Steve Jobs, the mind behind the iPhone, iPad and other devices that turned Apple Inc. into one of the world's most powerful companies, resigned as the company's CEO on Wednesday, saying he can no longer handle the job.
The move appears to be the result of an unspecified medical condition for which he took an indefinite leave from his post in January. Apple's chief operating officer, Tim Cook, has been named CEO.
In a letter addressed to Apple's board and the "Apple community," Jobs said he "always said if there ever came a day when I could no longer meet my duties and expectations as Apple's CEO, I would be the first to let you know. Unfortunately, that day has come."
Jobs' health has long been a concern for Apple investors who see him as an industry oracle who seems to know what consumers want long before they do. The January leave was Jobs' third medical leave over several years. He had previously survived pancreatic cancer and received a liver transplant.
After his announcement, Apple stock quickly fell 5.4 percent in after-hours trading.
The company said Jobs gave the board his resignation Wednesday and suggested Cook be named the company's new leader. Apple said Jobs was elected board chairman and Cook is becoming a member of its board.
"This is an indication that he's not in good health and he can't be as involved in the day-to-day running of the operation," NPR's Laura Sydell told Melissa Block, host of All Things Considered.
Jobs' hits seemed to grow bigger as the years went on: After the colorful iMac computer and the now-ubiquitous iPod, the iPhone redefined the category of smartphones and the iPad all but created the market for tablet computers.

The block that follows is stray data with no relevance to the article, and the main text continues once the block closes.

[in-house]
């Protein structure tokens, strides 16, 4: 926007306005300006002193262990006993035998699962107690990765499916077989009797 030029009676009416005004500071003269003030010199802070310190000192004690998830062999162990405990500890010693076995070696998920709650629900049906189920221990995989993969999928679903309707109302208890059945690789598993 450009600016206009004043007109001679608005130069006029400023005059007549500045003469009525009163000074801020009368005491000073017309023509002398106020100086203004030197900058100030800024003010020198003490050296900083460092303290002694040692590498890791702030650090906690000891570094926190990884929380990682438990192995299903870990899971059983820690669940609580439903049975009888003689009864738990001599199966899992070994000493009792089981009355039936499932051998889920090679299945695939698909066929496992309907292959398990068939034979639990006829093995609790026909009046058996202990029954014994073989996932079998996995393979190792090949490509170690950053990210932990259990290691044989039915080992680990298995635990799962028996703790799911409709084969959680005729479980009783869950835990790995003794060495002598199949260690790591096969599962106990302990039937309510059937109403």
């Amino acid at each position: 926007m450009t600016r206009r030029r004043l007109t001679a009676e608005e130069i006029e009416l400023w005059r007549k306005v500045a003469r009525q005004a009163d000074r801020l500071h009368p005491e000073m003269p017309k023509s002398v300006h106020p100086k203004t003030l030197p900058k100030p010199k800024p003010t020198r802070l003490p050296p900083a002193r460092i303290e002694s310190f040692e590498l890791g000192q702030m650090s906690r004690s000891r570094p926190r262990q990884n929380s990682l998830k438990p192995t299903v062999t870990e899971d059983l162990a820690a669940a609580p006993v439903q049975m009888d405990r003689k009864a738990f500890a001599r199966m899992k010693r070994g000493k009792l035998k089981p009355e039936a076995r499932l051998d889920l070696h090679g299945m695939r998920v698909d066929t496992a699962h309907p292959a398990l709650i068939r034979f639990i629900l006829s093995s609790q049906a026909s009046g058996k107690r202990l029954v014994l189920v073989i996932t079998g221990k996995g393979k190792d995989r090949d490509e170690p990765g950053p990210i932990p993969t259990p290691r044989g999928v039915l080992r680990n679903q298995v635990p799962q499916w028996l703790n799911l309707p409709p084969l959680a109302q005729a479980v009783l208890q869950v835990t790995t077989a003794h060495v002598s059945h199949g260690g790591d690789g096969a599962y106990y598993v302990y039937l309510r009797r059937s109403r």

His own aura seemed part of the attraction. Onstage at trade shows and company events in his uniform of jeans, sneakers and black mock turtlenecks, he'd entrance audiences with new devices, new colors, new software features, building up to a grand finale he would predictably preface by saying, "One more thing."
Jobs, 56, shepherded Apple from a two-man startup to Silicon Valley darling when the Apple II, the first computer for regular people to really catch on, sent IBM Corp. and others scrambling to get their own PCs to market.
After Apple suffered a slump in the mid-1980s, he was forced out of the company. He was CEO at Next, another computer company, and Pixar, the computer-animation company that produced Toy Story on his watch, during the 10 years before he returned and took a nearly bankrupt company and turned it into a technology and product development powerhouse.
NPR's Wendy Kaufman contributed to this report, which includes material from The Associated Press
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